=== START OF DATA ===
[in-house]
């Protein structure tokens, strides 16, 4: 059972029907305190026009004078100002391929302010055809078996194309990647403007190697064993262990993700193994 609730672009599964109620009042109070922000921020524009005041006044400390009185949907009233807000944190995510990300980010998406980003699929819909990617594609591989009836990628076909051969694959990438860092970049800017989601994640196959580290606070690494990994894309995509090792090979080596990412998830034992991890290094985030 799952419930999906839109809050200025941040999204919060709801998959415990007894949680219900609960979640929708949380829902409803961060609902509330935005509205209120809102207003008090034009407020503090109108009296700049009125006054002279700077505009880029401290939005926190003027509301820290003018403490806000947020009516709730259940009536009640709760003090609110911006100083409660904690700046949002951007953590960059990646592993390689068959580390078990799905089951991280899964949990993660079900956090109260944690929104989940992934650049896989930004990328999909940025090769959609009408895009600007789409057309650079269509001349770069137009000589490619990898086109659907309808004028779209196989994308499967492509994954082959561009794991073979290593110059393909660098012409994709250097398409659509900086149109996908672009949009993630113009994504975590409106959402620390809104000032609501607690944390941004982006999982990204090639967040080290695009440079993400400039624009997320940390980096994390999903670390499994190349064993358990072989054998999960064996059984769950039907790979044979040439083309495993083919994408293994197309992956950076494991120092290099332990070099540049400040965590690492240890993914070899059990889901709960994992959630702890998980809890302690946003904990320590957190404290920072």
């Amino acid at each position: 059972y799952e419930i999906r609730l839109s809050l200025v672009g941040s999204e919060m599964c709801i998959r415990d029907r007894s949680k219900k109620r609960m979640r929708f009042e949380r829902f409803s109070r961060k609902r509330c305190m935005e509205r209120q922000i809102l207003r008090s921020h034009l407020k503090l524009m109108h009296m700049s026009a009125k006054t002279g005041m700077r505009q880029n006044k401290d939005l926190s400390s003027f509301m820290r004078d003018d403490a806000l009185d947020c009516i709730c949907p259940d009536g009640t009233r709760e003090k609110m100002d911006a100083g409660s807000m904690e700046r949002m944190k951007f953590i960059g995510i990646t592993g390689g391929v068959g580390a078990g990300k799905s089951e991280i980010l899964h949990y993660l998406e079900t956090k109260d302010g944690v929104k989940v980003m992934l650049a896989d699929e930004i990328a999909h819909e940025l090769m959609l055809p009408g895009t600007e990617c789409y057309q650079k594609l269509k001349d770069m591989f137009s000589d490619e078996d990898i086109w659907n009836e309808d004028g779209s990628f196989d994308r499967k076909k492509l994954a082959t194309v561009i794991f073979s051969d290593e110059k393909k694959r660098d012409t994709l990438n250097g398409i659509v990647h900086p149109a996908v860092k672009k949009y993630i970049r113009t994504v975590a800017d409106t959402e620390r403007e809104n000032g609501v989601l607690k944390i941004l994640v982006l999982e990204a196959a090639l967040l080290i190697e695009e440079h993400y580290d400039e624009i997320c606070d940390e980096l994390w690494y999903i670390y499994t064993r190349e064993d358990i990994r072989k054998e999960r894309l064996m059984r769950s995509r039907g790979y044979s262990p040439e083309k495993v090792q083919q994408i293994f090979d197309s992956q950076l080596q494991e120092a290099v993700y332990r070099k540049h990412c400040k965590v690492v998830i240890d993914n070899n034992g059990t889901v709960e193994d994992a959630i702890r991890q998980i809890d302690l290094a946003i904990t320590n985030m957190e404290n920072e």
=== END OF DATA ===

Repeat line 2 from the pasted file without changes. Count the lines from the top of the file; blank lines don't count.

């Protein structure tokens, strides 16, 4: 059972029907305190026009004078100002391929302010055809078996194309990647403007190697064993262990993700193994 609730672009599964109620009042109070922000921020524009005041006044400390009185949907009233807000944190995510990300980010998406980003699929819909990617594609591989009836990628076909051969694959990438860092970049800017989601994640196959580290606070690494990994894309995509090792090979080596990412998830034992991890290094985030 799952419930999906839109809050200025941040999204919060709801998959415990007894949680219900609960979640929708949380829902409803961060609902509330935005509205209120809102207003008090034009407020503090109108009296700049009125006054002279700077505009880029401290939005926190003027509301820290003018403490806000947020009516709730259940009536009640709760003090609110911006100083409660904690700046949002951007953590960059990646592993390689068959580390078990799905089951991280899964949990993660079900956090109260944690929104989940992934650049896989930004990328999909940025090769959609009408895009600007789409057309650079269509001349770069137009000589490619990898086109659907309808004028779209196989994308499967492509994954082959561009794991073979290593110059393909660098012409994709250097398409659509900086149109996908672009949009993630113009994504975590409106959402620390809104000032609501607690944390941004982006999982990204090639967040080290695009440079993400400039624009997320940390980096994390999903670390499994190349064993358990072989054998999960064996059984769950039907790979044979040439083309495993083919994408293994197309992956950076494991120092290099332990070099540049400040965590690492240890993914070899059990889901709960994992959630702890998980809890302690946003904990320590957190404290920072």